Phil Kenner, a former financial advisor for many NHL players and Suffolk police officers, was sentenced to 17 years in prison for stealing millions of dollars from his clients. Credit: James Carbone

A ex-financial adviser accused of stealing millions of dollars from NHL players — including former Islanders star Michael Peca and Bryan Berard, who played for both the Isles and Rangers — was sentenced Monday to 17 years in prison.

U. S. District Judge Joseph Bianco told Phil Kenner, 51, of Scottsdale, Arizona, who was also convicted of stealing millions from Suffolk County police officers and other Long Island investors, that he was disturbed that the former financial adviser had not expressed remorse even five years after he was convicted of six counts of wire fraud, conspiracy and money laundering in 2015.

Berard, Peca and other victims who spoke at Kenner’s sentencing in federal court in Central Islip said Kenner harassed and threatened them and their families even after Kenner and his co-defendant Tommy Constantine were indicted.

"I have no confidence you will not go out and do this to somebody else again," Bianco said after sentencing Kenner in federal court in Central Islip. "None."

Federal prosecutors said during his trial that Kenner and his former partner Constantine, 54, also of Scottsdale, stole at least $30 million from the NHL players and other investors. Kenner and Constantine told their victims that he was investing their money in real estate projects in Mexico and Hawaii as well as other business opportunities, but instead spent the funds on private jets, luxury houses, personal expenses and even a tequila company.

Peca said his experience with Kenner continues to disturb him and his family. Peca and his wife Kristin Peca said the convicted fraudster stole their retirement money and their children’s college funds

"Don’t tell me that financial crimes don’t leave a scar," Peca said during his victim impact statement.

Victim Michael Peca speaks outside federal courthouse in Central Islip on...

Victim Michael Peca speaks outside federal courthouse in Central Islip on Monday after attending the sentencing of Phil Kenner, who stole money from him and other investors. Credit: James Carbone

Kenner and Constantine were convicted after a 10-week trial in July 2015 but sentencing was delayed by complicated asset forfeiture hearings and the blizzard of motions filed by Kenner, who represented himself after the trial. The defendants were scheduled to be sentenced earlier this year but that hearing was delayed due to the coronavirus pandemic.

Constantine is scheduled to be sentenced next month.

Kenner continued to maintain his innocence during sentencing. He said bank records and other documents presented at trial show he did not steal from the investors. He said a developer involved in the real estate project had stolen the investors’ money. The developer declined to comment Monday.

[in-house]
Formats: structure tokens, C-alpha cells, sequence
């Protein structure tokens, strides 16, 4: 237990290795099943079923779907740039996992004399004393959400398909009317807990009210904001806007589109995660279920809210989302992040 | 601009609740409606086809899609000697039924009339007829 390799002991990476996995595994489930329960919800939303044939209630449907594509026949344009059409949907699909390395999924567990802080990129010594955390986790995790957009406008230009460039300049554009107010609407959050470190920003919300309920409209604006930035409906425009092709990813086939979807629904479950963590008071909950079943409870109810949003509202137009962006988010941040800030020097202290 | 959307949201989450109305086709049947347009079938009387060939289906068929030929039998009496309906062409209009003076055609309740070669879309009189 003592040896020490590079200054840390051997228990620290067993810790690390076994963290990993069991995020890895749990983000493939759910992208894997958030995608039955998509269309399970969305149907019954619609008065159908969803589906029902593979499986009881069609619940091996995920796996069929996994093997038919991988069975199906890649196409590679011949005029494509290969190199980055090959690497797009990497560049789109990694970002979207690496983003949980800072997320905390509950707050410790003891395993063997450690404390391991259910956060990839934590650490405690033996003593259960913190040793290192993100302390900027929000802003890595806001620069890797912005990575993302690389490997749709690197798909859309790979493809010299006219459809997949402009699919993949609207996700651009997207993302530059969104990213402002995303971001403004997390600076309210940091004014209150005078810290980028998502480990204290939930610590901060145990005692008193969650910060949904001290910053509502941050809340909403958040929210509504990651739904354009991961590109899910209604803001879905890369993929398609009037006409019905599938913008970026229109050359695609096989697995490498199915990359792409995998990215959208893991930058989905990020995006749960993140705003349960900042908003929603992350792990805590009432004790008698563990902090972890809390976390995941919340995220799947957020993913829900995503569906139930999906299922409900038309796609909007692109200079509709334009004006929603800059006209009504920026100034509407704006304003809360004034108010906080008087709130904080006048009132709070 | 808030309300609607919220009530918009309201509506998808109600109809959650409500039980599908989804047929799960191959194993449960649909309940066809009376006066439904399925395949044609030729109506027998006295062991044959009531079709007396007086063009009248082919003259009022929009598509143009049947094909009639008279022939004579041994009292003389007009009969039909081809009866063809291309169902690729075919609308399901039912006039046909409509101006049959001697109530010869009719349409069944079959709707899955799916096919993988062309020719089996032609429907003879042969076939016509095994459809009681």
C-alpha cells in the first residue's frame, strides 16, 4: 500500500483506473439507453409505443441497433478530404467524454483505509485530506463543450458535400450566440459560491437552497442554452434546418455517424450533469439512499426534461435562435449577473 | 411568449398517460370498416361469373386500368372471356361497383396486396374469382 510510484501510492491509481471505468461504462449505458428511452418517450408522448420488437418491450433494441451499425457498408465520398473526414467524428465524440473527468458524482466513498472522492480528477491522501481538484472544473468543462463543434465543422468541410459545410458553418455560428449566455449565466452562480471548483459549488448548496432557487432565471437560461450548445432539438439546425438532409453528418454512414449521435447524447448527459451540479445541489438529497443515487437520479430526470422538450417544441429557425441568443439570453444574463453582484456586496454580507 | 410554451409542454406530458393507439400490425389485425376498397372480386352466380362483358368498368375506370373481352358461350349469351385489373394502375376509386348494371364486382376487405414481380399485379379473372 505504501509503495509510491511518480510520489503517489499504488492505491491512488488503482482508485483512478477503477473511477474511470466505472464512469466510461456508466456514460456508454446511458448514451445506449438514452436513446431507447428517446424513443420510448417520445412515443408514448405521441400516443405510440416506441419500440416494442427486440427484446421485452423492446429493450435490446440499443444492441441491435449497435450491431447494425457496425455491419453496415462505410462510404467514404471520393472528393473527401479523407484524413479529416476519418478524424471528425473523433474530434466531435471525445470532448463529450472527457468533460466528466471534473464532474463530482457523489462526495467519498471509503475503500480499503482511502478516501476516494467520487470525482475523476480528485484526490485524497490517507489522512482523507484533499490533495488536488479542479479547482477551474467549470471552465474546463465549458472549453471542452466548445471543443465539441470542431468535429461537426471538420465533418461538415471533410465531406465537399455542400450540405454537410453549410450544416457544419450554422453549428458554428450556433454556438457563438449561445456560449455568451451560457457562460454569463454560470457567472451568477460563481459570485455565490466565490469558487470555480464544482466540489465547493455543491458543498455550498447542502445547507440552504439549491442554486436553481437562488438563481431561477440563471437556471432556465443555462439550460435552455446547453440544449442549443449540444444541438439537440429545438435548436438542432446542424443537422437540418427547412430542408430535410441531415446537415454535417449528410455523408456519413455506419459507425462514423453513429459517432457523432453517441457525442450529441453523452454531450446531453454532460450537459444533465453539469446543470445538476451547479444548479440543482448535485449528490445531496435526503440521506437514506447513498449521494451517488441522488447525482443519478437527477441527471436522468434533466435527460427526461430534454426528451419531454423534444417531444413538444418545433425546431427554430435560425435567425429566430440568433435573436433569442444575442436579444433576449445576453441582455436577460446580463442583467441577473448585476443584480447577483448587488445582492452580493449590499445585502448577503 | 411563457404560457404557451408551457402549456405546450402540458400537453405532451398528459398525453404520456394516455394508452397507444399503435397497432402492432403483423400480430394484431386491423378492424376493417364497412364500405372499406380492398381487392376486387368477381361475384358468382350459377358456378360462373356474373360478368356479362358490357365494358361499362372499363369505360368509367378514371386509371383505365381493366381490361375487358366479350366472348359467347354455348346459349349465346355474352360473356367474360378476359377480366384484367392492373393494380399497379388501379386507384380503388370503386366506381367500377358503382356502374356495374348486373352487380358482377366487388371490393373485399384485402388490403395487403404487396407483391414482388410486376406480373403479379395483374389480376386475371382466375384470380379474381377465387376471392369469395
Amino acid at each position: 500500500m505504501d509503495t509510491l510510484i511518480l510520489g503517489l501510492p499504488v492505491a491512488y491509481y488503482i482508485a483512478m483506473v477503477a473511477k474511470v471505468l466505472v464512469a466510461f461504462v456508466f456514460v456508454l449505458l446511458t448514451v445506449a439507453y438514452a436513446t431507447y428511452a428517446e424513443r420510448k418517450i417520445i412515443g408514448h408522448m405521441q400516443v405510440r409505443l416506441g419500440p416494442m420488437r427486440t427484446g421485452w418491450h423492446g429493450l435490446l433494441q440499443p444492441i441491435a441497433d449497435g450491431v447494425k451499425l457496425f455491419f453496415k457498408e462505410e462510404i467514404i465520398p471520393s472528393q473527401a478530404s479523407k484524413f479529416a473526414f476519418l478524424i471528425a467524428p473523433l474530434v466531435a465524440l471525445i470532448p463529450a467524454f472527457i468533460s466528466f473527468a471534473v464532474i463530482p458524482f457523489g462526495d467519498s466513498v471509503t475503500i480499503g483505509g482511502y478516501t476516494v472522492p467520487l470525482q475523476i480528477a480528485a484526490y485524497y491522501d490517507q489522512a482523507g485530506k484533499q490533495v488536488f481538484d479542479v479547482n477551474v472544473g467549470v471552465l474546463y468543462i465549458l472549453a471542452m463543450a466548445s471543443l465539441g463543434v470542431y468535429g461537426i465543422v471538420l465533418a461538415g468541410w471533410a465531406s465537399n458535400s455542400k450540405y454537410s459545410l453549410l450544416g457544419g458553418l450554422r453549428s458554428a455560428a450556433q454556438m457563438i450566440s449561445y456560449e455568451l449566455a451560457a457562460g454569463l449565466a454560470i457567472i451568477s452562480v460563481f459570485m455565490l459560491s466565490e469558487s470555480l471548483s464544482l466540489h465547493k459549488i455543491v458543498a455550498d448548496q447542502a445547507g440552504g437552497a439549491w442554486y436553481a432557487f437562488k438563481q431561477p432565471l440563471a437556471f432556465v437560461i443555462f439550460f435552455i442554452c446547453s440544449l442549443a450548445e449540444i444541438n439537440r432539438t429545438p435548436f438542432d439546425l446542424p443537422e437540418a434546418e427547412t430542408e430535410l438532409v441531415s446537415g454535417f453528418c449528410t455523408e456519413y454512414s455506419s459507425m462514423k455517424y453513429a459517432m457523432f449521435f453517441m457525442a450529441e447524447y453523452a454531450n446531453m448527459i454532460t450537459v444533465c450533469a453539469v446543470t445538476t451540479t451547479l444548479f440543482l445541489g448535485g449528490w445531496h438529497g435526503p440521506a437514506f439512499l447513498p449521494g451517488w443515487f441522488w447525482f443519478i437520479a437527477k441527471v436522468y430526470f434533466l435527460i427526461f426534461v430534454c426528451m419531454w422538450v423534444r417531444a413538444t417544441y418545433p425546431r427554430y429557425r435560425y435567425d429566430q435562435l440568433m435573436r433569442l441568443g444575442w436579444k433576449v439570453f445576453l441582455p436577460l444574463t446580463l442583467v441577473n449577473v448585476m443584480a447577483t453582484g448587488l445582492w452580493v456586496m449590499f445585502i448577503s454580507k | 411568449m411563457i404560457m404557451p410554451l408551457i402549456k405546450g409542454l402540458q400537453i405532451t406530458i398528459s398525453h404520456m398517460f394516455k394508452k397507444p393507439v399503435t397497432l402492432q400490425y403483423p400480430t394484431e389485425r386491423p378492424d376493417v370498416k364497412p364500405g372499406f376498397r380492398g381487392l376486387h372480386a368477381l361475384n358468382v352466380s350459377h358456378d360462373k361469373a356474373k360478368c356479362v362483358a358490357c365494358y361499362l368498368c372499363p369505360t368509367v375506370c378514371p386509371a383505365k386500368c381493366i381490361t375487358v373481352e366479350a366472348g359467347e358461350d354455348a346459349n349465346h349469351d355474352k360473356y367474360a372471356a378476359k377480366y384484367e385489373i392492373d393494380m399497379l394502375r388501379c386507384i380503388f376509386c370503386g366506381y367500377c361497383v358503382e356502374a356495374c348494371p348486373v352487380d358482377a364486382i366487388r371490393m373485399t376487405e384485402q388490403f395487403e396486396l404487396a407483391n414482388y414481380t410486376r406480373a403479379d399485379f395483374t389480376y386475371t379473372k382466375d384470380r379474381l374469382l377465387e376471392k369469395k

Kenner played college hockey at Rensselaer Polytechnic Institute, where he became friends with NHL star Joe Juneau, who later introduced him to other players. Juneau, also a victim of the scheme, testified at Kenner and Constantine’s trial.

Berard said he met Kenner when he was 17 years old and became close with the financial adviser.

Berard said he invited Kenner to spend holidays with his family in Rhode Island — although his mother never trusted the financial adviser.

"I should have listened to her," Berard said. "It is hard to believe he would do this to all of us."

Peca said Kenner spent years grooming players so they would trust him.

"He was close to all the guys," Peca said. "He was only a handful of years older than we were. ... You would see him on road trips. You would go to dinner. He built those relationships and all that does is further enhance your trust."

Retired Suffolk County police officer John Kaiser told the court that he had encouraged friends and family members — including his 88-year-old mother — to invest their money with Kenner and Constantine. Those friends and relatives, like Kaiser, were also swindled by the pair.

"I will have that burden for the rest of my life," Kaiser said.

When investors grew suspicious of Kenner, he filed bogus lawsuits, posted their personal information on the Internet and mounted campaigns to smear their reputations, according to his victims. The Pecas said Kenner used personal financial information he had access to as the couple’s adviser to convince the IRS to audit them.

Kristin Peca told the court that her family had received anonymous threats of violence for several years that she tied to Kenner. She called Kenner a "sociopath."

Kenner, who was accused of harassing witnesses and victims before trial, has been held in Metropolitan Detention Center in Brooklyn for seven years. That time served will count toward his sentence.

Kaiser said he wished Kenner would go to jail for much longer.

"It’s a shame, he basically stole a lot of our lives for a long time," Kaiser said.

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